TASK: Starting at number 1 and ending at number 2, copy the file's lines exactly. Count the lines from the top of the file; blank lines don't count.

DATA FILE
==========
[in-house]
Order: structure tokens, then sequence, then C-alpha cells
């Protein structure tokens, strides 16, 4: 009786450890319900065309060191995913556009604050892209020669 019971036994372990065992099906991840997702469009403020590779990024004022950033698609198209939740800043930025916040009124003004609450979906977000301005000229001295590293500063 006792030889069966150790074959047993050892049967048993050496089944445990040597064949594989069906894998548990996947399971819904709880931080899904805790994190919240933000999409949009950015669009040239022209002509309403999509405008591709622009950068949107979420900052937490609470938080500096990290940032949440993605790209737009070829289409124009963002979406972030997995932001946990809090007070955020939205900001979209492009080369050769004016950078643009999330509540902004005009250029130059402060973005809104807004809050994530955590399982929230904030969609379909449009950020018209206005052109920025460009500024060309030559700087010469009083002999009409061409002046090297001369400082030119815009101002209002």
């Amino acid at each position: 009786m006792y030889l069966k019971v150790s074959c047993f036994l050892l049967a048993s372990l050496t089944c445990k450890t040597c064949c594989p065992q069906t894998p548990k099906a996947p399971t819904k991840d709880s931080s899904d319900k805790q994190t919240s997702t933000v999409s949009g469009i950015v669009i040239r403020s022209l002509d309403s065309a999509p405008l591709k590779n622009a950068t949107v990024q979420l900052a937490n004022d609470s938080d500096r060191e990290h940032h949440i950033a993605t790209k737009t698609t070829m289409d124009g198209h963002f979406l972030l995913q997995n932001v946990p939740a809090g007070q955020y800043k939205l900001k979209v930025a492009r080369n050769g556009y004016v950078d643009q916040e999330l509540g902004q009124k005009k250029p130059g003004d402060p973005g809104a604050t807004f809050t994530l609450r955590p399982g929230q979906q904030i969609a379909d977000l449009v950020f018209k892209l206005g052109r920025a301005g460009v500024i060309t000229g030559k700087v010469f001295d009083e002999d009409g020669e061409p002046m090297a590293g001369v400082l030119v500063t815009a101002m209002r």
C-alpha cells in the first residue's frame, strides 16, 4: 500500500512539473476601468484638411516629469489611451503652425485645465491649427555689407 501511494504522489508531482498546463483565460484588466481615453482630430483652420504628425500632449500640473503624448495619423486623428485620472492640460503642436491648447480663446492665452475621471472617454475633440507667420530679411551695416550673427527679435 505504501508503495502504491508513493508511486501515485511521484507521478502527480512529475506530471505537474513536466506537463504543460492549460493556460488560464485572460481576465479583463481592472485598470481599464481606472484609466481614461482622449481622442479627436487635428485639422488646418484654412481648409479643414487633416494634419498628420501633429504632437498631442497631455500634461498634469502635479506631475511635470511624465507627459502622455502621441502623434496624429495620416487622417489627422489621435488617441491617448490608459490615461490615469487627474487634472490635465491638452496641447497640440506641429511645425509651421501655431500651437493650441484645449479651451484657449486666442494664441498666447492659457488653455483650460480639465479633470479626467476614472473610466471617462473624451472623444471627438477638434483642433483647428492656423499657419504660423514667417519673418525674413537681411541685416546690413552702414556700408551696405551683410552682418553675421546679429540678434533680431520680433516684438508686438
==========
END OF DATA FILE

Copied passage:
[in-house]
Order: structure tokens, then sequence, then C-alpha cells